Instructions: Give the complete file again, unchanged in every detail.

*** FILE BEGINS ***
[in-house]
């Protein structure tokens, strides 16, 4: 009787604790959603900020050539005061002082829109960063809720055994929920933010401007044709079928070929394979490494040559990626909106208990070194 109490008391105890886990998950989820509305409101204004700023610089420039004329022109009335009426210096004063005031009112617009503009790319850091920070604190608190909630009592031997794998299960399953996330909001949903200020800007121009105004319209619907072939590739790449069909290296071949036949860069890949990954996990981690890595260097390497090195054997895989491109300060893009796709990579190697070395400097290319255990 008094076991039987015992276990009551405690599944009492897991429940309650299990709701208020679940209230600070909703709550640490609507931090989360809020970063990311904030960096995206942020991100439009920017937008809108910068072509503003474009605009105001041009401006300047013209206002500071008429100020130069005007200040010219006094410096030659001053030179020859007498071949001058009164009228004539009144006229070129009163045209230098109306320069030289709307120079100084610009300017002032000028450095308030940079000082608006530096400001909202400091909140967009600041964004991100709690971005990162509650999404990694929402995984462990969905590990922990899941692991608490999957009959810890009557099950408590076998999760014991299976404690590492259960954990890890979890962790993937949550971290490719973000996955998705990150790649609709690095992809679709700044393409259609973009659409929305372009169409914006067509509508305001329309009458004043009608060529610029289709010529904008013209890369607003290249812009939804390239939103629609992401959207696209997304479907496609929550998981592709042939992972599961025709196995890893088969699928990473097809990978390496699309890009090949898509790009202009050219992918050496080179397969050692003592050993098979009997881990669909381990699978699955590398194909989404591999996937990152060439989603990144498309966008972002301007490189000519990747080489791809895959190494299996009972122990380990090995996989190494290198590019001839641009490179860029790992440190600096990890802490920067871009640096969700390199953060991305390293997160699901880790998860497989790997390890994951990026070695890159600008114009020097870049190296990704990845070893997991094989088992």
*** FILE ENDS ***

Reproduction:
[in-house]
């Protein structure tokens, strides 16, 4: 009787604790959603900020050539005061002082829109960063809720055994929920933010401007044709079928070929394979490494040559990626909106208990070194 109490008391105890886990998950989820509305409101204004700023610089420039004329022109009335009426210096004063005031009112617009503009790319850091920070604190608190909630009592031997794998299960399953996330909001949903200020800007121009105004319209619907072939590739790449069909290296071949036949860069890949990954996990981690890595260097390497090195054997895989491109300060893009796709990579190697070395400097290319255990 008094076991039987015992276990009551405690599944009492897991429940309650299990709701208020679940209230600070909703709550640490609507931090989360809020970063990311904030960096995206942020991100439009920017937008809108910068072509503003474009605009105001041009401006300047013209206002500071008429100020130069005007200040010219006094410096030659001053030179020859007498071949001058009164009228004539009144006229070129009163045209230098109306320069030289709307120079100084610009300017002032000028450095308030940079000082608006530096400001909202400091909140967009600041964004991100709690971005990162509650999404990694929402995984462990969905590990922990899941692991608490999957009959810890009557099950408590076998999760014991299976404690590492259960954990890890979890962790993937949550971290490719973000996955998705990150790649609709690095992809679709700044393409259609973009659409929305372009169409914006067509509508305001329309009458004043009608060529610029289709010529904008013209890369607003290249812009939804390239939103629609992401959207696209997304479907496609929550998981592709042939992972599961025709196995890893088969699928990473097809990978390496699309890009090949898509790009202009050219992918050496080179397969050692003592050993098979009997881990669909381990699978699955590398194909989404591999996937990152060439989603990144498309966008972002301007490189000519990747080489791809895959190494299996009972122990380990090995996989190494290198590019001839641009490179860029790992440190600096990890802490920067871009640096969700390199953060991305390293997160699901880790998860497989790997390890994951990026070695890159600008114009020097870049190296990704990845070893997991094989088992």